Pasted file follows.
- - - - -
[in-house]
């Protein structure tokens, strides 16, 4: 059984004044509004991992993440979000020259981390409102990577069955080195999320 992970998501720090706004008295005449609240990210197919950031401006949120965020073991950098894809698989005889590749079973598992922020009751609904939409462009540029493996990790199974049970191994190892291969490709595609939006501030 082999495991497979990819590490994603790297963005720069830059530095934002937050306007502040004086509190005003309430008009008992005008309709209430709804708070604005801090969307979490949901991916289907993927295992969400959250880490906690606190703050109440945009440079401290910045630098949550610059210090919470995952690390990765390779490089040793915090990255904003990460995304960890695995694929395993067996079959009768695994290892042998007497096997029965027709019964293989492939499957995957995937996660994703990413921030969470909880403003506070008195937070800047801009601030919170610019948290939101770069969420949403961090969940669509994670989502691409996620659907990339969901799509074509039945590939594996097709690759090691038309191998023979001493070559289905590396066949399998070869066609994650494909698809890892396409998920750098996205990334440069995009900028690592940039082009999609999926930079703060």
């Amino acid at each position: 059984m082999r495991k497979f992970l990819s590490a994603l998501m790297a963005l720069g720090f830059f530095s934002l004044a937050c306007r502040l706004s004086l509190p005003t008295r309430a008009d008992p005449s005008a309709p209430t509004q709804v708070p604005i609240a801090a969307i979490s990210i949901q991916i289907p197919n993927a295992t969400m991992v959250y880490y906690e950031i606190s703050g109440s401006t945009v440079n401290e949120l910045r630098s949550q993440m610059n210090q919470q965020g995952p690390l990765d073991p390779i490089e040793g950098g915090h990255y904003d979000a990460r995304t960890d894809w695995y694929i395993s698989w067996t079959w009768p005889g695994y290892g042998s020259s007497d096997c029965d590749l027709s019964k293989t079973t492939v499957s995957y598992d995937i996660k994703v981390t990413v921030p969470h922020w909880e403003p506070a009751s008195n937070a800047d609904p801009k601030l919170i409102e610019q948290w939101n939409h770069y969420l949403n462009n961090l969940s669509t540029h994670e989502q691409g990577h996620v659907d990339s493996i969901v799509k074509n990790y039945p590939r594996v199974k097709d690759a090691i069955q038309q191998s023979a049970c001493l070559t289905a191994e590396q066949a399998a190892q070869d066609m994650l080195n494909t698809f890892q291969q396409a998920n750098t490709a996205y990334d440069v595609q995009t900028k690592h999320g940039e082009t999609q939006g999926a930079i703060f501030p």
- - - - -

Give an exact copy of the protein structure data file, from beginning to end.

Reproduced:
[in-house]
């Protein structure tokens, strides 16, 4: 059984004044509004991992993440979000020259981390409102990577069955080195999320 992970998501720090706004008295005449609240990210197919950031401006949120965020073991950098894809698989005889590749079973598992922020009751609904939409462009540029493996990790199974049970191994190892291969490709595609939006501030 082999495991497979990819590490994603790297963005720069830059530095934002937050306007502040004086509190005003309430008009008992005008309709209430709804708070604005801090969307979490949901991916289907993927295992969400959250880490906690606190703050109440945009440079401290910045630098949550610059210090919470995952690390990765390779490089040793915090990255904003990460995304960890695995694929395993067996079959009768695994290892042998007497096997029965027709019964293989492939499957995957995937996660994703990413921030969470909880403003506070008195937070800047801009601030919170610019948290939101770069969420949403961090969940669509994670989502691409996620659907990339969901799509074509039945590939594996097709690759090691038309191998023979001493070559289905590396066949399998070869066609994650494909698809890892396409998920750098996205990334440069995009900028690592940039082009999609999926930079703060």
């Amino acid at each position: 059984m082999r495991k497979f992970l990819s590490a994603l998501m790297a963005l720069g720090f830059f530095s934002l004044a937050c306007r502040l706004s004086l509190p005003t008295r309430a008009d008992p005449s005008a309709p209430t509004q709804v708070p604005i609240a801090a969307i979490s990210i949901q991916i289907p197919n993927a295992t969400m991992v959250y880490y906690e950031i606190s703050g109440s401006t945009v440079n401290e949120l910045r630098s949550q993440m610059n210090q919470q965020g995952p690390l990765d073991p390779i490089e040793g950098g915090h990255y904003d979000a990460r995304t960890d894809w695995y694929i395993s698989w067996t079959w009768p005889g695994y290892g042998s020259s007497d096997c029965d590749l027709s019964k293989t079973t492939v499957s995957y598992d995937i996660k994703v981390t990413v921030p969470h922020w909880e403003p506070a009751s008195n937070a800047d609904p801009k601030l919170i409102e610019q948290w939101n939409h770069y969420l949403n462009n961090l969940s669509t540029h994670e989502q691409g990577h996620v659907d990339s493996i969901v799509k074509n990790y039945p590939r594996v199974k097709d690759a090691i069955q038309q191998s023979a049970c001493l070559t289905a191994e590396q066949a399998a190892q070869d066609m994650l080195n494909t698809f890892q291969q396409a998920n750098t490709a996205y990334d440069v595609q995009t900028k690592h999320g940039e082009t999609q939006g999926a930079i703060f501030p």